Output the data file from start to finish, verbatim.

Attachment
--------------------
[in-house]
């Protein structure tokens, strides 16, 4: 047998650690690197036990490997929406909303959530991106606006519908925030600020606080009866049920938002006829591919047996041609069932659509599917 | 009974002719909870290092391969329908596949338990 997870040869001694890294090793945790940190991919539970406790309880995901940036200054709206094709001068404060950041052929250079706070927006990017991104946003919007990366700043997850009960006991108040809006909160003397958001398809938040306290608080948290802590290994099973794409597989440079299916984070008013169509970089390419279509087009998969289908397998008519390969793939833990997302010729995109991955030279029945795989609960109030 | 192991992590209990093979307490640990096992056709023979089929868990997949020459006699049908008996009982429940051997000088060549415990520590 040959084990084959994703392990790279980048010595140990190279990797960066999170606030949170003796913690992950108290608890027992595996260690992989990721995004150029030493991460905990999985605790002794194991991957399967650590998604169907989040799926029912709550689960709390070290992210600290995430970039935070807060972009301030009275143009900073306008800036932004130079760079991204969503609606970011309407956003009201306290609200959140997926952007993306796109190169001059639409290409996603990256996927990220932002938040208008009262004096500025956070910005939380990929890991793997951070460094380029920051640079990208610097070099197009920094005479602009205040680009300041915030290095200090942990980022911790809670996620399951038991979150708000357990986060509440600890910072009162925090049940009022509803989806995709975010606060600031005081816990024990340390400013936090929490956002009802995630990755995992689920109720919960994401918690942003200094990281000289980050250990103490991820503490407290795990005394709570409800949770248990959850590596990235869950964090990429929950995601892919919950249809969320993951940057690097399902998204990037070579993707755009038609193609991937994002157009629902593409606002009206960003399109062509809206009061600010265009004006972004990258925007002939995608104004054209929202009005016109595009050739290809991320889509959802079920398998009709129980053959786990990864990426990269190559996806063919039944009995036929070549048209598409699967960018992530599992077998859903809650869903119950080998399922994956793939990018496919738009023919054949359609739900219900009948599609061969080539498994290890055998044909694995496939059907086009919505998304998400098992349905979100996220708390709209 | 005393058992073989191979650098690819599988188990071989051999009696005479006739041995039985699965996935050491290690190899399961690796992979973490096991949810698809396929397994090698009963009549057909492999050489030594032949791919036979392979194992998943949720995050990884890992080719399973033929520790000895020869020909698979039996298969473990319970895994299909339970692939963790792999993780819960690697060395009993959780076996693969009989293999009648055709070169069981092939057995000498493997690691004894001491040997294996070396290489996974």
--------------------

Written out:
[in-house]
């Protein structure tokens, strides 16, 4: 047998650690690197036990490997929406909303959530991106606006519908925030600020606080009866049920938002006829591919047996041609069932659509599917 | 009974002719909870290092391969329908596949338990 997870040869001694890294090793945790940190991919539970406790309880995901940036200054709206094709001068404060950041052929250079706070927006990017991104946003919007990366700043997850009960006991108040809006909160003397958001398809938040306290608080948290802590290994099973794409597989440079299916984070008013169509970089390419279509087009998969289908397998008519390969793939833990997302010729995109991955030279029945795989609960109030 | 192991992590209990093979307490640990096992056709023979089929868990997949020459006699049908008996009982429940051997000088060549415990520590 040959084990084959994703392990790279980048010595140990190279990797960066999170606030949170003796913690992950108290608890027992595996260690992989990721995004150029030493991460905990999985605790002794194991991957399967650590998604169907989040799926029912709550689960709390070290992210600290995430970039935070807060972009301030009275143009900073306008800036932004130079760079991204969503609606970011309407956003009201306290609200959140997926952007993306796109190169001059639409290409996603990256996927990220932002938040208008009262004096500025956070910005939380990929890991793997951070460094380029920051640079990208610097070099197009920094005479602009205040680009300041915030290095200090942990980022911790809670996620399951038991979150708000357990986060509440600890910072009162925090049940009022509803989806995709975010606060600031005081816990024990340390400013936090929490956002009802995630990755995992689920109720919960994401918690942003200094990281000289980050250990103490991820503490407290795990005394709570409800949770248990959850590596990235869950964090990429929950995601892919919950249809969320993951940057690097399902998204990037070579993707755009038609193609991937994002157009629902593409606002009206960003399109062509809206009061600010265009004006972004990258925007002939995608104004054209929202009005016109595009050739290809991320889509959802079920398998009709129980053959786990990864990426990269190559996806063919039944009995036929070549048209598409699967960018992530599992077998859903809650869903119950080998399922994956793939990018496919738009023919054949359609739900219900009948599609061969080539498994290890055998044909694995496939059907086009919505998304998400098992349905979100996220708390709209 | 005393058992073989191979650098690819599988188990071989051999009696005479006739041995039985699965996935050491290690190899399961690796992979973490096991949810698809396929397994090698009963009549057909492999050489030594032949791919036979392979194992998943949720995050990884890992080719399973033929520790000895020869020909698979039996298969473990319970895994299909339970692939963790792999993780819960690697060395009993959780076996693969009989293999009648055709070169069981092939057995000498493997690691004894001491040997294996070396290489996974």